Why newspapers buy communities

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Good Old Trend

In my last post, Jonas Sandberg left a comment with so many questions that when I started to answer them, it turned into a post of it’s own. So here we go: why I think newspapers are buying communities.

As I see it, there are two major factors that can be found:

1. Reaching young adults with targeted advertising.

2. Creating brand awareness in the target group, and acting as a bridge over to other media channels and brands that they own.

In an online world, the traditional newspaper (web site) can’t appeal to everyone. The site portfolio that you, as a newspaper, should be offering your advertisers must therefore be considerably broader. Ownership of all these sites is not necessarily required, but there should be a significant financial interest there. Look at Washington Post that co-hosts an ad-network for local bloggers, for instance.

The ongoing discussion of trying to make the newspaper “younger” or more “hip” (that has been active at the places where I’ve worked at least) really addresses a completely different problem. Yes, a newspaper must renew itself in order to stay alive, but no – this will not solve all it’s troubles. This is mainly an editorial issue, not a an advertising issue.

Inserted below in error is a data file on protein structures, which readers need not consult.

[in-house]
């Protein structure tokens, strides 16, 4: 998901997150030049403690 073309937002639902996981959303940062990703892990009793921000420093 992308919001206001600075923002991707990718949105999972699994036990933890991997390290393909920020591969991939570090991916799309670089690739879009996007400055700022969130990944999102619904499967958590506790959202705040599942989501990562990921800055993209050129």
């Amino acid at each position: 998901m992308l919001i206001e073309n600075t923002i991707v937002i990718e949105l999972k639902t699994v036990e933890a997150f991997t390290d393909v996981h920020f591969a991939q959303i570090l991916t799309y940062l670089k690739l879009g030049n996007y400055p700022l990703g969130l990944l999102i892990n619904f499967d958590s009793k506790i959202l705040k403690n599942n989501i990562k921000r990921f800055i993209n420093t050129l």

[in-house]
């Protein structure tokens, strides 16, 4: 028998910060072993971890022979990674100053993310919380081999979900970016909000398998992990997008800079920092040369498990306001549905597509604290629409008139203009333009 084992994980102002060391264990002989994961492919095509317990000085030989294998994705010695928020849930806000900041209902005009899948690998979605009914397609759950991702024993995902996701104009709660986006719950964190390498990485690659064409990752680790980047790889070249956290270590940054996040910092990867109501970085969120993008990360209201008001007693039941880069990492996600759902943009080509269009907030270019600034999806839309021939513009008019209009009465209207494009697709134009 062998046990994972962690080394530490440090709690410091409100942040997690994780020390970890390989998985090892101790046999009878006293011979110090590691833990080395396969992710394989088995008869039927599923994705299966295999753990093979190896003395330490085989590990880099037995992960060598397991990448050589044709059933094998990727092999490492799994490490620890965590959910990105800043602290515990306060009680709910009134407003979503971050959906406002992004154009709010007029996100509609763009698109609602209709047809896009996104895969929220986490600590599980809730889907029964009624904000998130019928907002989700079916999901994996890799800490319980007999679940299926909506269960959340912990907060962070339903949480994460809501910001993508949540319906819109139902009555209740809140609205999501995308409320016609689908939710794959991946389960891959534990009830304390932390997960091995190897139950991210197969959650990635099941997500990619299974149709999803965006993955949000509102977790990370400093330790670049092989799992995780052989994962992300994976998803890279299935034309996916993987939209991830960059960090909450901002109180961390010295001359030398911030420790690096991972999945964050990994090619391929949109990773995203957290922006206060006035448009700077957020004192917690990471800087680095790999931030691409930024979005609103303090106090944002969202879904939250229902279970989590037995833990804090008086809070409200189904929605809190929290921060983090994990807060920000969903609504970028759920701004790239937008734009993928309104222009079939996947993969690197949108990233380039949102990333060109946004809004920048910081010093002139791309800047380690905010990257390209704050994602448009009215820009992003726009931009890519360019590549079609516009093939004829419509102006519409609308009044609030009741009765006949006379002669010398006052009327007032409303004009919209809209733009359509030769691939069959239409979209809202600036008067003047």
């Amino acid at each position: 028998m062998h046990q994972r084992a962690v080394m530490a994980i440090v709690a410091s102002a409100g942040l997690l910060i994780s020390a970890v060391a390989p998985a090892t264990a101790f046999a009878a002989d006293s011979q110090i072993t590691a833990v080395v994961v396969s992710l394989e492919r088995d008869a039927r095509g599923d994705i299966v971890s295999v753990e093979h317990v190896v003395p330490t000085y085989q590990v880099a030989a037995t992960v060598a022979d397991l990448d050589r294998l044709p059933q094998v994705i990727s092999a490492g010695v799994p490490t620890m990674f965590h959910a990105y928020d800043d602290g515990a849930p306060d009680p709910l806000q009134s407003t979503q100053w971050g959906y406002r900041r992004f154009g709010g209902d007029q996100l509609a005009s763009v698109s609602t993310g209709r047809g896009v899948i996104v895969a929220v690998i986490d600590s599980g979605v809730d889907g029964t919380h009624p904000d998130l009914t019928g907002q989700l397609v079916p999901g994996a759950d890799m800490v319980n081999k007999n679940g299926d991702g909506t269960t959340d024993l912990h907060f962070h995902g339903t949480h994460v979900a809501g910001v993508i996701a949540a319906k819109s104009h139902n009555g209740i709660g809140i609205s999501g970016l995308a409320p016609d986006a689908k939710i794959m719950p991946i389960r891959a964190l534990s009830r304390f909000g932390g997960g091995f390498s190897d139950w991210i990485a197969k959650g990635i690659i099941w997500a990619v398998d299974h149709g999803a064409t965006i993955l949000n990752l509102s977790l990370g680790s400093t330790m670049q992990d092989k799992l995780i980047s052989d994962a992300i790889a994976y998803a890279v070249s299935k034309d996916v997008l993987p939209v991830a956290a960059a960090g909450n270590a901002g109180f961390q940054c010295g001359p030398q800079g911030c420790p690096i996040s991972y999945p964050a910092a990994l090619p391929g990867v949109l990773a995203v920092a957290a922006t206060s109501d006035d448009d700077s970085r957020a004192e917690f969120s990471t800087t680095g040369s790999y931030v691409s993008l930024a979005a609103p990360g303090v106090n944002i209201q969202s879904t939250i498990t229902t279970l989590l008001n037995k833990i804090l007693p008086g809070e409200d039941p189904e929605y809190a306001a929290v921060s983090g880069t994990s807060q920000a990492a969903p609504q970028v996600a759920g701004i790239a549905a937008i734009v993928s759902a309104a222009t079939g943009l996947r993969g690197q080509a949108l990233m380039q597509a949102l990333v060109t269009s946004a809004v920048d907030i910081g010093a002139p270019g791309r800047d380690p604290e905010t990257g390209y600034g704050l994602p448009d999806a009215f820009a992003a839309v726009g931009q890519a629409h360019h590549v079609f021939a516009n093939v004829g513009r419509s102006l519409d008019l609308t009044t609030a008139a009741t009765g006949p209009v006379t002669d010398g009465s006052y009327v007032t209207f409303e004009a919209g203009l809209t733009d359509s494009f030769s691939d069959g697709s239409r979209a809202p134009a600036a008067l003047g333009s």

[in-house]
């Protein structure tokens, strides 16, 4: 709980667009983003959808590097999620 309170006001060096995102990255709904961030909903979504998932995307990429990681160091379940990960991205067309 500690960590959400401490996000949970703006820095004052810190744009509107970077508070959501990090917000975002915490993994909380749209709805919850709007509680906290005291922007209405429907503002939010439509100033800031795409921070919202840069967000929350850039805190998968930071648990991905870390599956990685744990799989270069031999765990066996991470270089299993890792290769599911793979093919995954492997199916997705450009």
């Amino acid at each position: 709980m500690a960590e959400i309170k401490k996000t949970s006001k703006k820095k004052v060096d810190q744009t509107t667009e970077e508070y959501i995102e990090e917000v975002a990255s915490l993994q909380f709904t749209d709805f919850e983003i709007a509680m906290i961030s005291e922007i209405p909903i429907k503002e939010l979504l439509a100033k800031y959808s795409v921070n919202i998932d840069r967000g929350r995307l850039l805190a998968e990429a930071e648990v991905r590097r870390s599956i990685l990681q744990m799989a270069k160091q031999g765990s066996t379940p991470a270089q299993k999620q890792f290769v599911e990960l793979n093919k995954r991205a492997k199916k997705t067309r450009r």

The days where people had one source of information are gone. You might have read one paper, but who reads one web site? Still, you can become the one source within the niche you intend to cover. The challenge now is to have many of these niche channels and then offer them to your advertisers.

With the argument above, it makes more sense to try to acquire the sites where the young adults are right now, rather than trying to make them visit the main newspaper site. Synergies occur as they can use the newspapers current sales force to sell in this new channel, broadening their offer to include a wider demographic. This works specifically well in the case of Apberget.se as this is a local community that would suit the VK sales force well.

The second point is one that few young people want to admit: one day, when you’re older, you’re going to slow down and start caring more about your local community. It’s the way it has always been. When you have kids, you care about schools. When your parents are old, suddenly care for the elderly is important. And with an increasing local focus of national tabloids like Aftonbladet and Expressen, brand awareness for local papers is more important than ever.

In my opinion, the only way for a newspaper to stay important and active is to follow their readers through all stages of life – with different channels, products and approaches. And a coherent strategy is the glue to shift the readers seamlessly from one product to another. And at the moment, a local community is a good first step in young adults ever-changing media consumption.

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